Well....it's stage IV.
I had to get up and walk away just over typing that.
Dad got his feeding tube and chemo port a few weeks ago, and is doing pretty well with the tube. Mom says he's gained a few pounds already, so that's awesome. He starts chemo tomorrow, and will be going in to the clinic once every two weeks for a four hour treatment, then taking home a 48 hour pump for additional treatment on top of it. So far, the doctors have decided to not do radiation. They did, however, sit down and talk life expectancy with my folks. Without the chemo he would only have three months left. With chemotherapy he has eight to eighteen months.
I've been trying to make myself sit down and type that out for over a week now, but I just couldn't. I've been sitting here at the computer trying to bring myself to "say" it for forty minutes. But how do you find the right words? There are none.
I was talking with a friend on Saturday and she asked me how I was doing with all of this. "It's like a really bad reality show," I told her. One that I can't change the channel on or turn off the TV. Most of the time it's just business as usual around here, and I feel somewhat disconnected from it all. It's been four years since the last time I was in Washington and had any time with my dad. We both hate talking on the phone. We're both incredibly private people when it comes to touchy feely stuff. So there's that natural disconnect that this is happening in somebody else's reality, and I am aware of it. Just like watching a crappy TV show. Then it all comes rushing in again and again, that this isn't just somebody else's reality, it's also mine. He is my and my brothers' dad. He is my mother's husband. He is my children's granddad. He is somebody personal to me, and this is our reality. In eight to eighteen months time, hopefully even LONGER, I am going to lose the first man that I ever had in my life.
One of the ways I cope is to hold on to one good thing a day. One good memory of him as my dad.
Today: I moved out for the first time when I was 18, right after I graduated. On the day that my mom drove me to Portland, my dad came into my bedroom early in the morning before he left for work. As I woke, he told me to keep my eyes closed. He gave me a big kiss on my forehead, then held me close for a few minutes in one of his wonderful dad hugs. As he rested his cheek on the top of my head, I could feel the tears that he didn't want me to see. At that moment I had absolutely no doubt of how much my dad loves me.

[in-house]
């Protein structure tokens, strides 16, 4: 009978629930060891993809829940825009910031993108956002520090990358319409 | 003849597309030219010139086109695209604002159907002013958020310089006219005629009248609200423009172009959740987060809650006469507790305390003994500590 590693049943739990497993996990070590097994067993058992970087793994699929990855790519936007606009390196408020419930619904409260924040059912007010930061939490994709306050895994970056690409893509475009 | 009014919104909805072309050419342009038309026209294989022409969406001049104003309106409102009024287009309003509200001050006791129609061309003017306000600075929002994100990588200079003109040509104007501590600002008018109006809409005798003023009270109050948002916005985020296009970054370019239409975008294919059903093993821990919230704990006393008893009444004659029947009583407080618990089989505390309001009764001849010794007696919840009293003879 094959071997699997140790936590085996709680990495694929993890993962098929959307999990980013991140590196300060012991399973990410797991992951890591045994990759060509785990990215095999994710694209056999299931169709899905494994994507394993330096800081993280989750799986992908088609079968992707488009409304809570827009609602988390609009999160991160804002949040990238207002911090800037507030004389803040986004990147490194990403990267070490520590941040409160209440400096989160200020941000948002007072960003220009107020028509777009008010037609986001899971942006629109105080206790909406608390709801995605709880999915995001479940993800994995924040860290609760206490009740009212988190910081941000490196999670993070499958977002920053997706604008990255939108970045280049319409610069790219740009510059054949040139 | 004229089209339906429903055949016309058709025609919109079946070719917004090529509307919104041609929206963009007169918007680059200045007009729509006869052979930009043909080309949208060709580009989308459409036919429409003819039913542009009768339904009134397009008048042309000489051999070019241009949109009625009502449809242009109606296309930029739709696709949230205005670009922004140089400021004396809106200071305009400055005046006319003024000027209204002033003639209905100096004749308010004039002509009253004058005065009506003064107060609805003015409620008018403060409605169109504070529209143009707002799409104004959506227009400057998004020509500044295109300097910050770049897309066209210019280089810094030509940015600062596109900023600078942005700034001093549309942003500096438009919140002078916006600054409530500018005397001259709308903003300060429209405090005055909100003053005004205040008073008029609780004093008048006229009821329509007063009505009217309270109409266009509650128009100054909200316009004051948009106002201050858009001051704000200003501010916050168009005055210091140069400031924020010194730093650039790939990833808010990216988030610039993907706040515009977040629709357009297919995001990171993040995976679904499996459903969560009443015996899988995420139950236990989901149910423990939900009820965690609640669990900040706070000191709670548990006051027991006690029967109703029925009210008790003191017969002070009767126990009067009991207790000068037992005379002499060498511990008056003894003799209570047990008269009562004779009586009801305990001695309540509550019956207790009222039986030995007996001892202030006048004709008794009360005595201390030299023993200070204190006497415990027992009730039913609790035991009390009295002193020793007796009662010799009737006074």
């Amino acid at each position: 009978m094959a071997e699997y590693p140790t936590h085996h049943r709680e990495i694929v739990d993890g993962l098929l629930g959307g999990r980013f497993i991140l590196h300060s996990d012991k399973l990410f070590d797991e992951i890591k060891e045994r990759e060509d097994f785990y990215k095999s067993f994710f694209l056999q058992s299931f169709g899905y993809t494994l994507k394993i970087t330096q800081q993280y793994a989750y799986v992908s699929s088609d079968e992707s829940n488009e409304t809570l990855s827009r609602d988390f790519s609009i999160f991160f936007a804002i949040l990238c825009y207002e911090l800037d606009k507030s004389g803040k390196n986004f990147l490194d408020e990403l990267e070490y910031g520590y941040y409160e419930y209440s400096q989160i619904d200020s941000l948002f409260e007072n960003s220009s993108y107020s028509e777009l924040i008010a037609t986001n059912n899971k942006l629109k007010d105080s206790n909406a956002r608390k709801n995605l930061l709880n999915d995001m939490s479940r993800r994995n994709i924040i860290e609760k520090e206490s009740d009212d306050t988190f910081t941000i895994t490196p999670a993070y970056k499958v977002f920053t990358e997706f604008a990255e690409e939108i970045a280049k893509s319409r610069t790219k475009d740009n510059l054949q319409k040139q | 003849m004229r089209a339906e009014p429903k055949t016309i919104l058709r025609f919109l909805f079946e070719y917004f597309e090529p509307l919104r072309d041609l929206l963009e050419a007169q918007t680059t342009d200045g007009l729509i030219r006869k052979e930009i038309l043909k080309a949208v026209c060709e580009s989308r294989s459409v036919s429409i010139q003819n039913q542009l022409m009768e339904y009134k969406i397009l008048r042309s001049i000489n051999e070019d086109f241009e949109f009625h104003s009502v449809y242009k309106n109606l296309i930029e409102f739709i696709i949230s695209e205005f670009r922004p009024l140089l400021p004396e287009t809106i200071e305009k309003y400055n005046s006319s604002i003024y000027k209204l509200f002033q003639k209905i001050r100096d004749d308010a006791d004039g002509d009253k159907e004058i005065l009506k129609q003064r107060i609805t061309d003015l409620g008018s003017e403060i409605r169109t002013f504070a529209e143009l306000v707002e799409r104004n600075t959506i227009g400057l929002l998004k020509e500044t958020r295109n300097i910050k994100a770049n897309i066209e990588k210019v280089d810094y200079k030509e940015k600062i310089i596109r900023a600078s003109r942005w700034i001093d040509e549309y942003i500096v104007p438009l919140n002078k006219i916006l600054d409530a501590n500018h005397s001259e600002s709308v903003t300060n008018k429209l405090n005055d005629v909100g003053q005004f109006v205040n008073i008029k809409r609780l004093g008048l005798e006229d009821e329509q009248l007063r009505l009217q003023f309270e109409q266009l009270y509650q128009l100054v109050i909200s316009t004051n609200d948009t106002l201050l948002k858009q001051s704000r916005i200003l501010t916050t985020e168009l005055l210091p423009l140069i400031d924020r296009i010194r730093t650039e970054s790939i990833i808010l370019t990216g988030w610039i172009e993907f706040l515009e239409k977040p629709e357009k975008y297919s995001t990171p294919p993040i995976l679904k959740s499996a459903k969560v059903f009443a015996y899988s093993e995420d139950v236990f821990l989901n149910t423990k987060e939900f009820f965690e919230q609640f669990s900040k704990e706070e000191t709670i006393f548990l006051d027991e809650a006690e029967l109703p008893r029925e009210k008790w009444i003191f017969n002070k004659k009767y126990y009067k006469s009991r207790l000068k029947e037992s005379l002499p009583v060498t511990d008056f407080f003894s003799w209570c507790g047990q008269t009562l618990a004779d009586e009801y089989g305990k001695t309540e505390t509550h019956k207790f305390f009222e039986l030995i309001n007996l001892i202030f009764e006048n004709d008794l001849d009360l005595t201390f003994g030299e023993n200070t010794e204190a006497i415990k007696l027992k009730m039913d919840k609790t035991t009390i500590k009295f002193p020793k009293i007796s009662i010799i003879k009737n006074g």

And a bonus: We had a rare combination of a warm day without wind on Saturday, so we took the opportunity to clean out the garage and finally move boxes to the storage shed. I made a point of searching for the box that had old photos in it, and WIN - finally found it. So on Sunday I went through and dug out the photos I have of my dad. I ALSO found the letters that he wrote to me when I was in Basic Training. Let me tell ya something.... if you haven't met my dad, he's a bit of an oddball. But dammit, he's a wise oddball.
Here's his first letter. The oddball shows up more in letters that I'll share later.
18 Dec 1995
Greetings Fair Daughter;
there you sit in sunny San Antonio (Lackland) about to approach your first real holiday away from home. Cheer up - we do miss you.
Is it anything like you thought basic would be like? Probably not. It's the job of the T.I's to break you down and make your life absolutely miserable. It'll only last 2 or 3 weeks and then the T.I's will start showing that they do have a few human traits. By the end of the six weeks you'll probably even think they are even kinda decent.
Anyway, the Air Fart doesn't try to break you physically, but mentally. They need to know if you can function mentally under pressure. Anybody can get shot at and dive into a fox hole but not everyone can or needs to fix a multi-million dollar plane while being shot at. Just hang in there. When you grow old and grey like your mother (oops!) you can look back on these times and they will probably seem just as bad as you think they are now. But you will survive and be able to laugh about the whole experience.
Thanks for the 5:30 AM call on a SUNDAY. Oh well, it was nice to hear your voice once I woke up. You scared your mom and I some when we first saw the time, then when we knew you were safe we were OK. Were you ordered to call at that time. If so, that's soooo nice of the AF.
OK, some quick news from the homefront. Still gray, overcast and wet. Just our typical, beautiful, December weather. (Jan, Feb, Mar, Apr, Jun, Oct, Nov)
Mom and I did some shopping for the boys Sat. They probably will be disappointed but they have to grow up sometime. Santa Clause love is not quantity, but a love that can't be measured by material things. I'll let them write you about they recieved from Santa.
There was just enough snow in the mountains for Tony to get his first training classes in. I took him to Marty's Sat morning for a ride up and he stayed overnight. We went up Sunday and picked him up. I wanted to wait until May or June, but your mom wanted him back sooner. Go figure. Tony also got his new snowboard out of hock so he got to use it.
Brice is home on vacation for the holidays so he got to sleep in. I got up this morning and his light and radio were on. Seems he watched a scary movie last night and was afraid to turn the light out. (12 years old!)
Mom wants to know if you can read this? (*BARELY!*) Too bad, at least I write something. I'll let her do the envelope, OK.
My hads getting tired so until next time.
Love, Hugs, Kisses, and very proud of you.
P.S. Rmember, TEAMWORK will get you through.
dad, Dad, Dad, Dad.
Check out that 'stache....